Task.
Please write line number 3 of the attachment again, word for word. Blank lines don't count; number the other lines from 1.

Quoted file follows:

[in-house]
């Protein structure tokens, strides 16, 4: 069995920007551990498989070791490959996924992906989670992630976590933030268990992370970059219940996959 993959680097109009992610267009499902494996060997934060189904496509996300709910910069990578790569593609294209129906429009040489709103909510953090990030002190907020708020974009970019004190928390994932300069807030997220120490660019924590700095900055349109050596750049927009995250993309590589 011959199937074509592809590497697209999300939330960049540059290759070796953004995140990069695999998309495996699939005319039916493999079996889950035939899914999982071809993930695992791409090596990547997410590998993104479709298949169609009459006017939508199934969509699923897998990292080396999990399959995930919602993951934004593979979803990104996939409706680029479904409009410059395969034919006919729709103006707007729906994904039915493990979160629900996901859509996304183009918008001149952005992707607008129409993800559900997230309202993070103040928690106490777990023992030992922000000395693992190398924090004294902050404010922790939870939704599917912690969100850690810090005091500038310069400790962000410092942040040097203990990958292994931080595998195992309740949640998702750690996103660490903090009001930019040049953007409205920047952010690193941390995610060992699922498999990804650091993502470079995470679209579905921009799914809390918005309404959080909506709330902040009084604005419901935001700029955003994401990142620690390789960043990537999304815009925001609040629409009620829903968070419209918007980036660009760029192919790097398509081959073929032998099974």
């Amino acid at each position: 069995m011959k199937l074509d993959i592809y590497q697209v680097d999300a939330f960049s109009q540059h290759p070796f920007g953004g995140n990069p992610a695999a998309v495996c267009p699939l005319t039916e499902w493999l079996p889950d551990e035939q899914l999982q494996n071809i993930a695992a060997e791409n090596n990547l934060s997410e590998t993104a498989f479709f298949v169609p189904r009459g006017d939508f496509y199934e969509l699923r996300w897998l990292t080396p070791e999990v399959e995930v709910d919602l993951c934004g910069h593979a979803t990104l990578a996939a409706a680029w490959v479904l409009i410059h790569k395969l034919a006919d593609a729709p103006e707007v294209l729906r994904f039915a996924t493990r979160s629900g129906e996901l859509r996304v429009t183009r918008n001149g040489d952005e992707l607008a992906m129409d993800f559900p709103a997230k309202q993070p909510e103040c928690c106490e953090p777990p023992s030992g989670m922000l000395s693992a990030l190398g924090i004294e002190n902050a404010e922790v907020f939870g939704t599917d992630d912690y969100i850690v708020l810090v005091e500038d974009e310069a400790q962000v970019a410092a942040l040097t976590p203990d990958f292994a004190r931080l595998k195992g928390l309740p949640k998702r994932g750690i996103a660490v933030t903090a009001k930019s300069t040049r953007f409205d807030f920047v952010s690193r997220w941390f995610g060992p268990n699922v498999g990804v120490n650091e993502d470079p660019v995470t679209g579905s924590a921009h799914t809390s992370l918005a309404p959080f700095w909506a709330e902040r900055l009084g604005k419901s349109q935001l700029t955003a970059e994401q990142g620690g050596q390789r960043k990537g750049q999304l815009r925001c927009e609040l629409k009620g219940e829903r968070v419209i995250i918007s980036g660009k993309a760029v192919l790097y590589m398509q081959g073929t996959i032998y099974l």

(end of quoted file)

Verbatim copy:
């Amino acid at each position: 069995m011959k199937l074509d993959i592809y590497q697209v680097d999300a939330f960049s109009q540059h290759p070796f920007g953004g995140n990069p992610a695999a998309v495996c267009p699939l005319t039916e499902w493999l079996p889950d551990e035939q899914l999982q494996n071809i993930a695992a060997e791409n090596n990547l934060s997410e590998t993104a498989f479709f298949v169609p189904r009459g006017d939508f496509y199934e969509l699923r996300w897998l990292t080396p070791e999990v399959e995930v709910d919602l993951c934004g910069h593979a979803t990104l990578a996939a409706a680029w490959v479904l409009i410059h790569k395969l034919a006919d593609a729709p103006e707007v294209l729906r994904f039915a996924t493990r979160s629900g129906e996901l859509r996304v429009t183009r918008n001149g040489d952005e992707l607008a992906m129409d993800f559900p709103a997230k309202q993070p909510e103040c928690c106490e953090p777990p023992s030992g989670m922000l000395s693992a990030l190398g924090i004294e002190n902050a404010e922790v907020f939870g939704t599917d992630d912690y969100i850690v708020l810090v005091e500038d974009e310069a400790q962000v970019a410092a942040l040097t976590p203990d990958f292994a004190r931080l595998k195992g928390l309740p949640k998702r994932g750690i996103a660490v933030t903090a009001k930019s300069t040049r953007f409205d807030f920047v952010s690193r997220w941390f995610g060992p268990n699922v498999g990804v120490n650091e993502d470079p660019v995470t679209g579905s924590a921009h799914t809390s992370l918005a309404p959080f700095w909506a709330e902040r900055l009084g604005k419901s349109q935001l700029t955003a970059e994401q990142g620690g050596q390789r960043k990537g750049q999304l815009r925001c927009e609040l629409k009620g219940e829903r968070v419209i995250i918007s980036g660009k993309a760029v192919l790097y590589m398509q081959g073929t996959i032998y099974l």